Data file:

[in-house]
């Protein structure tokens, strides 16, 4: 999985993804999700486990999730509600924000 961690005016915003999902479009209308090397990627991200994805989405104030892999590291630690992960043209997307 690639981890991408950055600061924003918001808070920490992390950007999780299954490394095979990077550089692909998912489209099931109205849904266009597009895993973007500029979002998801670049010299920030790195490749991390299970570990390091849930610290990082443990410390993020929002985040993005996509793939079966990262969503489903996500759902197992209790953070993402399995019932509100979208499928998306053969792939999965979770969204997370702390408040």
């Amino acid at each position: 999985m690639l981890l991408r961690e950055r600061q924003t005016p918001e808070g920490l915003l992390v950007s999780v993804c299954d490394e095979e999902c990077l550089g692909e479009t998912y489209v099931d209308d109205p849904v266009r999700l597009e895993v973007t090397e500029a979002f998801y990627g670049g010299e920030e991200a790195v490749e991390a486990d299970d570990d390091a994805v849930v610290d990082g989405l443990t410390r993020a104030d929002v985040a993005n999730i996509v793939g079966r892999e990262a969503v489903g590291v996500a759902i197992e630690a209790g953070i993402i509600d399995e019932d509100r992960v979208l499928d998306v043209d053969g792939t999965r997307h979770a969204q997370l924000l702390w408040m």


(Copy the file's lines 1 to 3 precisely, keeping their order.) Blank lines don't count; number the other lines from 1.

[in-house]
């Protein structure tokens, strides 16, 4: 999985993804999700486990999730509600924000 961690005016915003999902479009209308090397990627991200994805989405104030892999590291630690992960043209997307 690639981890991408950055600061924003918001808070920490992390950007999780299954490394095979990077550089692909998912489209099931109205849904266009597009895993973007500029979002998801670049010299920030790195490749991390299970570990390091849930610290990082443990410390993020929002985040993005996509793939079966990262969503489903996500759902197992209790953070993402399995019932509100979208499928998306053969792939999965979770969204997370702390408040």
């Amino acid at each position: 999985m690639l981890l991408r961690e950055r600061q924003t005016p918001e808070g920490l915003l992390v950007s999780v993804c299954d490394e095979e999902c990077l550089g692909e479009t998912y489209v099931d209308d109205p849904v266009r999700l597009e895993v973007t090397e500029a979002f998801y990627g670049g010299e920030e991200a790195v490749e991390a486990d299970d570990d390091a994805v849930v610290d990082g989405l443990t410390r993020a104030d929002v985040a993005n999730i996509v793939g079966r892999e990262a969503v489903g590291v996500a759902i197992e630690a209790g953070i993402i509600d399995e019932d509100r992960v979208l499928d998306v043209d053969g792939t999965r997307h979770a969204q997370l924000l702390w408040m």